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17 Haunted Places In The Philippines That Aren't For The Faint Of Heart

Scarier than your tita's probing questions.

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1. Clark Air Base Hospital, Pampanga

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The now abandoned hospital in Angeles, Pampanga was a refuge to American soldiers during the war. It was a witness to all the negativities brought upon by countless deaths and violence.

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The hospital was featured in National Geographic's horror series I Wouldn't Go In There and Ghost Hunters International called it one of the most haunted places in the world because—unlike many harmless ghosts—the spirits believed to reside here are said to be violent, "throwing" objects at unwelcome visitors.

2. Diplomat Hotel, Baguio

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The now-abandoned hotel dates back to 1911, when it was still a seminary, then a school, before being developed into a hotel.

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During World War II, nuns and priests were beheaded by the Japanese soldiers here, which explains visitors' visions of headless ghosts. Wails of babies and children are also often heard by people living near the area, especially along the fountain where numerous children were massacred in the past.

3. Teacher's Camp, Baguio

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Located along Leonard Wood Road in Baguio City, Teacher's Camp has been serving as a training center for teachers all over the Philippines since 1908.

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Teacher's Camp is known to be one of the most haunted places in Baguio. Strange experiences from visitors include hearing footsteps along the hallway, hearing a crying lady in the middle of the night, and seeing a headless priest and a lady dressed in white.

4. Herrera Mansion, Quezon

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The stone mansion in Tiaong, Quezon is believed to be the oldest house in the area. The house—designed in the 1920 by Tomas Mapua—is owned by a married couple, Isidro and Juliana Herrera. The house survived World War II, but it didn't emerge unharmed. To this day, locals claim to see headless Japanese soldiers and an elderly couple dressed in white roaming around the mansion.

5. Manila Film Center

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On November 17, 1981, at around 3:00 AM, the ceiling scaffolding of the film center—Imelda Marcos put a rush order on it to be built—collapsed, leading construction workers to fall into the still-soft concrete below. Rumor has it that because of time constraints, Imelda Marcos ordered cement to be poured over the area, burying the bodies of the workers, some believed to still be alive.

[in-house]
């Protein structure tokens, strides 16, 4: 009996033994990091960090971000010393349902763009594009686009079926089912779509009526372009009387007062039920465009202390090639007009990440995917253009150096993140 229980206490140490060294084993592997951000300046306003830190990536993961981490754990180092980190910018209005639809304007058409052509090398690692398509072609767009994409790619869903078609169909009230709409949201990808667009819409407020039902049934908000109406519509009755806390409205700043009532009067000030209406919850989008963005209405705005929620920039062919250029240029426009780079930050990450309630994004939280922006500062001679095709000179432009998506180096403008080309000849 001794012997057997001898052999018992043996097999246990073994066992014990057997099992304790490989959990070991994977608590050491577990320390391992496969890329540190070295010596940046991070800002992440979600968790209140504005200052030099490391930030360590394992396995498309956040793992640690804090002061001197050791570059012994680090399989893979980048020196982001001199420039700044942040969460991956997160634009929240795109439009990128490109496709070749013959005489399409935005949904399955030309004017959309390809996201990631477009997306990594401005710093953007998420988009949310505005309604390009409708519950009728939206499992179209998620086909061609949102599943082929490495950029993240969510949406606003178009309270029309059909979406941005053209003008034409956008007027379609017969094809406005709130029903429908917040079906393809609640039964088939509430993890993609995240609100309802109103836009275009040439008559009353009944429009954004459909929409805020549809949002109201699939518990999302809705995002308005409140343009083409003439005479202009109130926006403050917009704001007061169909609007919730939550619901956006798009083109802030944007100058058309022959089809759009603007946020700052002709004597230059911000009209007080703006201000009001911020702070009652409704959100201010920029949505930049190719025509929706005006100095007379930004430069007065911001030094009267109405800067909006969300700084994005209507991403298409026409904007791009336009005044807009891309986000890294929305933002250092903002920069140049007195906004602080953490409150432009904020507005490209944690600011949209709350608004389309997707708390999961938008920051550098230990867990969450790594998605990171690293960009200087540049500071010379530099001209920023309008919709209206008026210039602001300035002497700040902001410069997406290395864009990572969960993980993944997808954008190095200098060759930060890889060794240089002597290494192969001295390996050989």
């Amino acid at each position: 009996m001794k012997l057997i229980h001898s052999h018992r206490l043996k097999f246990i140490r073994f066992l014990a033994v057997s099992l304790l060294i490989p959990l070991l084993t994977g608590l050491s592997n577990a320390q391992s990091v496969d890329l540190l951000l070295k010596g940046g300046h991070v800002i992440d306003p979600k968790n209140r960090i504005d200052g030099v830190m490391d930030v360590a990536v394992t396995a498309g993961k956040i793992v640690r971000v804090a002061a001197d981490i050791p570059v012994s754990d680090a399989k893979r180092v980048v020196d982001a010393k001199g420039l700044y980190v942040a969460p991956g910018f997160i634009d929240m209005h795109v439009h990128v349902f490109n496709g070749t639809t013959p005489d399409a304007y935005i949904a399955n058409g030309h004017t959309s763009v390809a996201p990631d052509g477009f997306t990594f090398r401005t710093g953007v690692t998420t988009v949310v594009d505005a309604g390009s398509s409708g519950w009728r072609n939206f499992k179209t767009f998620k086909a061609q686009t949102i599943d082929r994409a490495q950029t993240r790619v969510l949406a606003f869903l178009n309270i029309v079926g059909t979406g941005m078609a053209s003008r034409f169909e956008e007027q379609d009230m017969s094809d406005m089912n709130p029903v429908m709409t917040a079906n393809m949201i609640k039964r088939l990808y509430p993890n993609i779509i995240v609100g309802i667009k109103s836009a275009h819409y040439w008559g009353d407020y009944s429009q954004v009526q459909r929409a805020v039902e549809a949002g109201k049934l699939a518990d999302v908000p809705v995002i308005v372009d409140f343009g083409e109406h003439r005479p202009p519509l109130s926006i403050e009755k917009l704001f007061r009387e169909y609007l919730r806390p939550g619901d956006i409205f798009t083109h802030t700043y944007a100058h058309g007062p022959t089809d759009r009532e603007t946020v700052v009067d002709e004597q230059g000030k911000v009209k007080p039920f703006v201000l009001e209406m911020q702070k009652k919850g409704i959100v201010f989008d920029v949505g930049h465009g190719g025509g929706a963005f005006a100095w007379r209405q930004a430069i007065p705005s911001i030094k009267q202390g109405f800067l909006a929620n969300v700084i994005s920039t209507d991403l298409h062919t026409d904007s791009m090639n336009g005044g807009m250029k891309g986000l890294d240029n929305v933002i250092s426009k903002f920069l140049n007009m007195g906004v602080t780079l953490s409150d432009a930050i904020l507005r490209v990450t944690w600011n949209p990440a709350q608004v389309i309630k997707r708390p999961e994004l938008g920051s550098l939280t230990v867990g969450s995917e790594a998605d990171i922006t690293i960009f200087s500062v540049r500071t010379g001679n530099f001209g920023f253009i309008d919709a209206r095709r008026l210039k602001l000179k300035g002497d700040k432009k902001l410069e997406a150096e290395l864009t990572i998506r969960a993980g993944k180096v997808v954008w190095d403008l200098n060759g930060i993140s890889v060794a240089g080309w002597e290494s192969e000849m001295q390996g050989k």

6. Laperal White House, Baguio

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Owned by the Laperal clan in the 1920s, the Victorian style house located in #14 Leonard Wood Road in Baguio was used as a temporary garrison by the Japanese soldiers during WWII.

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Caretakers say that the house is a witness to numerous killings and acts of torture during the war. Passing visitors and taxi drivers have seen apparitions through the windows. Since its restoration in 2013, the house is now open to curious visitors for Php50.00, and is a home to various bamboo crafts by local artists.

7. Fort Santiago, Intramuros, Manila

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Fort Santiago served as a defense fortress during the Spanish occupation and World War II. Hundreds of lives were lost in its cells. Jose Rizal himself was imprisoned in one of its dungeons.

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Today, people who live inside the walled city claim to see apparitions of guardia civils dressed in blue roaming around in the middle of the night.

8. Hospital Ruins, Corregidor

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Another place that was heavily affected by World War II bombings is Corregidor Island in Bataan. During that time, the island was armed with coastal artilleries to defend Manila from foreign warships.

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The hospital, naturally, was witness to numerous deaths by the bombings. Although the entire island is believed to be haunted itself, the hospital ruins certainly is one of the creepiest spots.